Playing with bubbles is one of those activities that essentially every child loves. When I’m working with a child who is having a hard time, my go to solution is usually bubbles! Bubbles just seem to make everyone happy!
Benefits of Bubble Activities
Not only are bubbles fun, but playing with bubbles can target so many developmental skills! They can be used in so many different ways.
Bubbles and Oral Motor Skills
The tried and true way to play with bubbles is to simply blow them using a small wand! This is a great activity for children who need to strengthen their mouth. Children with a tendency to keep their mouth open, who drool, or who have difficulty eating challenging textures can benefit from blowing bubbles.
Many children can learn the skill of blowing bubbles from a wand around 18 months of age and some may even be able to do it before this. You can give it a try around 14-15 months, I have seen some little ones be able to do it at this age!
Sometimes children have a hard time learning this skill because they have to line the wand up just right when their mouth and grade the force of how hard to blow. Young children commonly put the want right up to their mouth which causes the bubble solution to get on their mouth and no longer be in the wand to blow. This can frustrate the child and also tastes gross!
Bubble blowers and pipes can help make it easier to blow. If your child can blow a whistle, they can blow bubbles with these toys! You can also practice with whistles and blowers to work on this skill.
Bubbles and Fine Motor Skills
One of my favorite activities for young toddlers is to let them hold a no-spill bubble container (like these Fubbles) in one hand while taking the wand in and out with their other hand. This is great for bilateral coordination and for them to learn how to orient the wand correctly to fit it inside of the container.
Children can also practice pointing with an isolated finger (their index/pointer finger) to pop the bubbles. You can either let them pop the bubbles this way mid air or you can try to catch them on the wand to make it easier. You can also encourage them to pinch the bubbles or clap their hands to pop them.
For other hand strengthening activities, check out our article Hand Strengthening Activities for Kids.
Bubbles and Gross Motor Skills
Bubbles can also be used to encourage a child to balance on one foot while stomping the bubbles with the other foot. This is great for working on single leg stance. You could also have them kick the bubbles for an added challenge.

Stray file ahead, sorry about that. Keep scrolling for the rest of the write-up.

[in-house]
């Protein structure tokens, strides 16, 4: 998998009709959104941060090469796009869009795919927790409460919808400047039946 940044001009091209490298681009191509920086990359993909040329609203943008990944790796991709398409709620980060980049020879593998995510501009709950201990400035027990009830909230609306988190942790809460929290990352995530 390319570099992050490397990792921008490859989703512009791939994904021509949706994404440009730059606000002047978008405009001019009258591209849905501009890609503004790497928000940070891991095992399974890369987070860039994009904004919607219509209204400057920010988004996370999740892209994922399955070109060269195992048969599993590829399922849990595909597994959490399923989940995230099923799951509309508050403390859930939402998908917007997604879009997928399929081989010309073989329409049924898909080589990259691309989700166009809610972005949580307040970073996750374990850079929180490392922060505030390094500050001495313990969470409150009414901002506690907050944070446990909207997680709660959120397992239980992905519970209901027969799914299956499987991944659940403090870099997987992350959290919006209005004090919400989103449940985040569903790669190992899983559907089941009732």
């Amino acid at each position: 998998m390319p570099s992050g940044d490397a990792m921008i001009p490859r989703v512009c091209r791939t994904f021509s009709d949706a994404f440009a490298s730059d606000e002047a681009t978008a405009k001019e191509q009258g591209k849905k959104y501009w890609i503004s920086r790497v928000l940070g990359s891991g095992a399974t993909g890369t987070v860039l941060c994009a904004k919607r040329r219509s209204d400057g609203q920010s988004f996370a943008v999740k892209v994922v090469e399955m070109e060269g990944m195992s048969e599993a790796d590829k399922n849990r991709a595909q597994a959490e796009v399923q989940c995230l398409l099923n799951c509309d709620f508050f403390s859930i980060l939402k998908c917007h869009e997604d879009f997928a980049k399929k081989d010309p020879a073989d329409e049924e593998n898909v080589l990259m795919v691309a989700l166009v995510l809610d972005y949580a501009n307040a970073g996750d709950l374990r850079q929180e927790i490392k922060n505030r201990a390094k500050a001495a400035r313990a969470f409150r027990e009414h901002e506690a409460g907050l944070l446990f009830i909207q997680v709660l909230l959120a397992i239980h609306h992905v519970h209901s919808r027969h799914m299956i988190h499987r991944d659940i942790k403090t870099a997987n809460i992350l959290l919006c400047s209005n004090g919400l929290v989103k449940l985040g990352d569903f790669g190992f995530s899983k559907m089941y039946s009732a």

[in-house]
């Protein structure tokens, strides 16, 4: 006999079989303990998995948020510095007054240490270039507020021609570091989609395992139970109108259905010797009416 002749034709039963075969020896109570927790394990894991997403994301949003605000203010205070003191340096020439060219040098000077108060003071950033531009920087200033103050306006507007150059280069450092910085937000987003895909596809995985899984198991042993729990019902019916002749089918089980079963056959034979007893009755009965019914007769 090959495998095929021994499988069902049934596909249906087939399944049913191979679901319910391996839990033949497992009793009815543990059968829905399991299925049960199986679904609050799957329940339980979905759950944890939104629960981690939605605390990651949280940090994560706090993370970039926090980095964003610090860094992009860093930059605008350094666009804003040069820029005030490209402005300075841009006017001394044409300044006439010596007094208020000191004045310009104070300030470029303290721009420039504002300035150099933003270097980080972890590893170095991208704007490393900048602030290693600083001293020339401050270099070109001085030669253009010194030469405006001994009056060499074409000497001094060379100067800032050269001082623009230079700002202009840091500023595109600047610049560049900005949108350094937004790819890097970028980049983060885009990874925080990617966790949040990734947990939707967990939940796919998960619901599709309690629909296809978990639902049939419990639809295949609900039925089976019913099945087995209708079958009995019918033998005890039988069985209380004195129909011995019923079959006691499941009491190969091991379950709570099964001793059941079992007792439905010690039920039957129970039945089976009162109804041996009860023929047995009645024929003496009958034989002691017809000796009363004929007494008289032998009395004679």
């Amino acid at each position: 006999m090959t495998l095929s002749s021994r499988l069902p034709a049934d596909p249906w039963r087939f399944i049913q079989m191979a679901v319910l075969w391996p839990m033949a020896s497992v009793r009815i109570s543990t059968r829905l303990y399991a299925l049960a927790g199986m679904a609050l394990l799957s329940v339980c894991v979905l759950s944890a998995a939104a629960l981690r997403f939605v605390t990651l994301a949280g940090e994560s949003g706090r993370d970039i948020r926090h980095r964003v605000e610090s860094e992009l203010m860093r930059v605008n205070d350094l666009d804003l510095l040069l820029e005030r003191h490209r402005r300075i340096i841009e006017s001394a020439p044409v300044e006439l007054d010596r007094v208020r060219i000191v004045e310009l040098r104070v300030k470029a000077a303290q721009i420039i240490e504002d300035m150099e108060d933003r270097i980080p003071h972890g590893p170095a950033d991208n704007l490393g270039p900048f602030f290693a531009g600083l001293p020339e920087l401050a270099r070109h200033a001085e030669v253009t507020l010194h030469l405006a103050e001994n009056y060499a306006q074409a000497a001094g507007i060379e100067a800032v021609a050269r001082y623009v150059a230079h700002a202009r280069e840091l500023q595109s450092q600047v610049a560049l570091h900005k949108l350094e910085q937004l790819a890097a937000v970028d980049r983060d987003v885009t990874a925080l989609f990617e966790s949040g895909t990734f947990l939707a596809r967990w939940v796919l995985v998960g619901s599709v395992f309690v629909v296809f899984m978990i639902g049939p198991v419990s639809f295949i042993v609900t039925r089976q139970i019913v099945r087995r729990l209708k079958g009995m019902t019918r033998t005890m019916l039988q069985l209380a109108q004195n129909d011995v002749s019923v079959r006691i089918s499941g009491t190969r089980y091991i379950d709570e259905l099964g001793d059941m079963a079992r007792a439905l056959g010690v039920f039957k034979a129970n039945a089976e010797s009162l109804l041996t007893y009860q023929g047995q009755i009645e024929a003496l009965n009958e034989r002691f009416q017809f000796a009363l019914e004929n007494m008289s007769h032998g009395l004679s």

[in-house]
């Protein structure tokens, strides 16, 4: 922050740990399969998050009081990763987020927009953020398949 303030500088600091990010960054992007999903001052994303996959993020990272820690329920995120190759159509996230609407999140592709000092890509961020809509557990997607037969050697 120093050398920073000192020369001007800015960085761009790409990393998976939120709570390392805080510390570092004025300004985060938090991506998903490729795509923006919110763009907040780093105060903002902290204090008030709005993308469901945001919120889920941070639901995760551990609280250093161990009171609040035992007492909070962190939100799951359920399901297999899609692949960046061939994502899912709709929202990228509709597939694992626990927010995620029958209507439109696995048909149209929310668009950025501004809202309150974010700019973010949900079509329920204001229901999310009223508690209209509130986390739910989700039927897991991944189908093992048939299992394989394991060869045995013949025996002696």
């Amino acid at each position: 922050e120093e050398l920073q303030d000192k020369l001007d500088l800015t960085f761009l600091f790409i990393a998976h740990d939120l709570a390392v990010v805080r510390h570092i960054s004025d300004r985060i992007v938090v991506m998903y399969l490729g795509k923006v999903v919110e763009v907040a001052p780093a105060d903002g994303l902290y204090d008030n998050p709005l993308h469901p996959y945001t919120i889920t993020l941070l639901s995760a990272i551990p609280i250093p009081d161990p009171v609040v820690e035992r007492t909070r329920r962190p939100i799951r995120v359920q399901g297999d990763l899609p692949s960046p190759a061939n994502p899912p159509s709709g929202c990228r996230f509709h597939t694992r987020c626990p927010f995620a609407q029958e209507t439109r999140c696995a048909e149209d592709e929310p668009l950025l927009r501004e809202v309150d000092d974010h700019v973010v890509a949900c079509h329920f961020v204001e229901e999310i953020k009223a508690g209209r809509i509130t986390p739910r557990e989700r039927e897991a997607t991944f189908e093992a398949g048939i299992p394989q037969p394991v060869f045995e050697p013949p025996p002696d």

Children can also jump on top of the bubbles to try to pop them.
Bubbles and Communication Skills
Similar to using bubbles to work on poking with one finger, this same motion works on the related skill of pointing. Pointing is important for communication to show another person something.
Heidi Hanks at Mommy Speech Therapy explains that bubbles can also be used to encourage children to make requests and use signs (such as “more”) to ask for what they want. Since children tend to love bubbles, they are often very motivated to communicate with this activity!
Forming our mouths to blow bubbles also works on the same mouth position needed to make the sounds /w/, oo, and /o/ and strengthens the tongue to better produce the sounds /k/, /g/, and ng.
Blowing bubbles even works on the abdominal muscles needed for endurance while speaking.
Bubbles and Sensory Processing
For children who are sensitive to touch and avoid certain textures, playing with bubbles can be beneficial! It’s inevitable that some of the bubble solution will get on your hands or body after playing for a bit. Because bubbles are such an engaging activity, children tend to not be bothered by the sensation as much as with other similar textures.
Keep a towel handy if your child is really sensitive and let them wipe themselves off whenever they need to.
Using a bubble machine is an easy way to keep the bubbles coming without having to actually blow any. They also produce a mass amount into the air which are pretty much guaranteed to make it onto your child’s skin.
Blowing bubbles is also beneficial for oral sensory processing. The act of blowing provides great sensory feedback to the mouth. This type of feedback can be helpful for both children that are overly sensitive in their mouth as well as for children that are sensory seekers.
If your child either puts things in their mouth and chews on everything or is a very picky eater and sensitive to taste and texture in their mouth, blowing activities are a great activity! There are even flavored and scented bubbles which add an enhanced sensory experience!
The list of ways to use bubbles and their benefit is endless. Most importantly, they are good for fun!
This post contains affiliate links.